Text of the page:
Real-time audio+video telehealth is not just better for the practice, it’s also better for patients. Imagine watching a movie versus just listening to it—there’s much more information to absorb, and it’s also more engaging. Patients agree: 62% of patients at MGH reported in a survey that the quality of care via video visits was the same as in-person visits.

Patients are already set up for success

While patient adoption of telehealth has been a hurdle for PCPs, some data shows that it’s catching on. Fifty-two percent of senior patients are willing to try telehealth, and many of them already have. Additionally, when asked about switching PCPs based on telehealth offerings, or lack thereof, the vast majority of seniors would rather stay with their own PCP. This is good news because there is a proliferation of telehealth service providers that are aggressively targeting your patients, making telehealth an important initiative to retain your patients.

In our webinar, family physician, Monica Ranaletta, DO, shared that the learning curve for video telehealth has been quick and easy. Once her patients have one video telehealth visit, even with another provider, the process becomes intuitive.

Also, on the webinar, Shanthi Rajendran, MD, and her colleague Sarah Boyer, PA, shared that they have been surprised at how equipped their senior patients have been for telehealth. Keeping up with the times and with their younger family members, many seniors already had the basic video tools in place to do audio-visual telehealth.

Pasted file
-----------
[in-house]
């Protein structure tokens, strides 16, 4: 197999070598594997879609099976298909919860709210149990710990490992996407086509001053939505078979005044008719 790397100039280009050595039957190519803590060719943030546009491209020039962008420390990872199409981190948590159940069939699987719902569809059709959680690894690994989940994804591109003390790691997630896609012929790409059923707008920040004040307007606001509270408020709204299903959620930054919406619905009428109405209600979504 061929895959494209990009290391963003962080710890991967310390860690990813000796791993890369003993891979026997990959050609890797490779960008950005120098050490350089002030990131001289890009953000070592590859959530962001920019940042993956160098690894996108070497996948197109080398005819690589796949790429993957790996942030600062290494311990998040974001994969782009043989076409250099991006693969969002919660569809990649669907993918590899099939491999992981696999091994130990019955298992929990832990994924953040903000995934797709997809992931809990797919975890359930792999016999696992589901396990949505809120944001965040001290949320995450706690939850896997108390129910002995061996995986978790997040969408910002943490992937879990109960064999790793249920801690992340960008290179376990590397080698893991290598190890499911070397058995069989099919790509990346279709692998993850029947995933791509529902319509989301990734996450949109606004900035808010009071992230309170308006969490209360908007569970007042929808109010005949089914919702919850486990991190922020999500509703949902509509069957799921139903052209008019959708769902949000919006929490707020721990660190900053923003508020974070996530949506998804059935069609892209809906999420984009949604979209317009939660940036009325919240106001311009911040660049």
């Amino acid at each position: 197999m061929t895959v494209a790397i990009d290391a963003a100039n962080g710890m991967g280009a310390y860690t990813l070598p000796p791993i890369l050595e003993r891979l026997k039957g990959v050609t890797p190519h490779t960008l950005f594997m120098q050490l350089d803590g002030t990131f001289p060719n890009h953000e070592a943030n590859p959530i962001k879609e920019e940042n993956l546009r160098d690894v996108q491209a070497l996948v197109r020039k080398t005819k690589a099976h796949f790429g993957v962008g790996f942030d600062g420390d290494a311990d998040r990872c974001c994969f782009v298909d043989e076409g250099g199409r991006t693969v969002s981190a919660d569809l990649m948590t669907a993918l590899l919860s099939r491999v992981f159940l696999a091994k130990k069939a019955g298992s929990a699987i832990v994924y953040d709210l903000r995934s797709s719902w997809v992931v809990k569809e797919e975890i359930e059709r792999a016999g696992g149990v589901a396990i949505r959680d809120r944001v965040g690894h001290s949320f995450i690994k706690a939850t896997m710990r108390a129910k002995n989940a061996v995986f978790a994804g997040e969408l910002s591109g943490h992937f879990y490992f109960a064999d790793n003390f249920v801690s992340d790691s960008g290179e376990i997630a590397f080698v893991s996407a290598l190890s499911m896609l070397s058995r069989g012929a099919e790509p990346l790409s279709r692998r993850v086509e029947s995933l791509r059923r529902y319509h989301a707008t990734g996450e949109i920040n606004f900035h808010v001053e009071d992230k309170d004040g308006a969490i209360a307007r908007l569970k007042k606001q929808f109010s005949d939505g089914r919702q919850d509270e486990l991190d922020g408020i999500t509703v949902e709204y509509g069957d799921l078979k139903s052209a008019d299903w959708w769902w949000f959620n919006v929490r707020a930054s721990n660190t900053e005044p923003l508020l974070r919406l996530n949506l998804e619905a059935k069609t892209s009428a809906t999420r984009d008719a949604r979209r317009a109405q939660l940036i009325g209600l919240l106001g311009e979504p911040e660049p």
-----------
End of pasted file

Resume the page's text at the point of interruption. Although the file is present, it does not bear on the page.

Taking the next steps with audio-video telehealth

Though patient adoption of telehealth is growing, it doesn’t just happen overnight and can take some time for providers to get the ball rolling and the process optimized.

On the webinar, the Vatica Health team, joined by Dr. Rajendran, Boyer, and Dr. Ranaletta, shared some key steps that providers can take to improve the use of telehealth for their patients and their practices, including:

  • Member engagement to drive participation and utilization
  • Educating patients about your practice’s telehealth options and use cases
  • Administrative functions to make telehealth an easy option for patients
  • Pre-visit tasks that help ensure patients are ready for appointments and show up for them
  • User experience and platform tips that help make telehealth clear and enjoyable
  • In-visit best practices for keeping patients engaged and improving their overall experience

Boyer shared that though this may seem like a lot to think about, she and Dr. Rajendran have found a rhythm and have successfully integrated telehealth into their operations. The experience is similar for Dr. Ranaletta, who estimates that 80% of her appointments are now via telehealth.

To hear more from our team and Vatica Health’s PCPs using telehealth to improve their practice performance and patient experience, watch the on-demand webinar.

COVID-19 primary care challenges and opportunities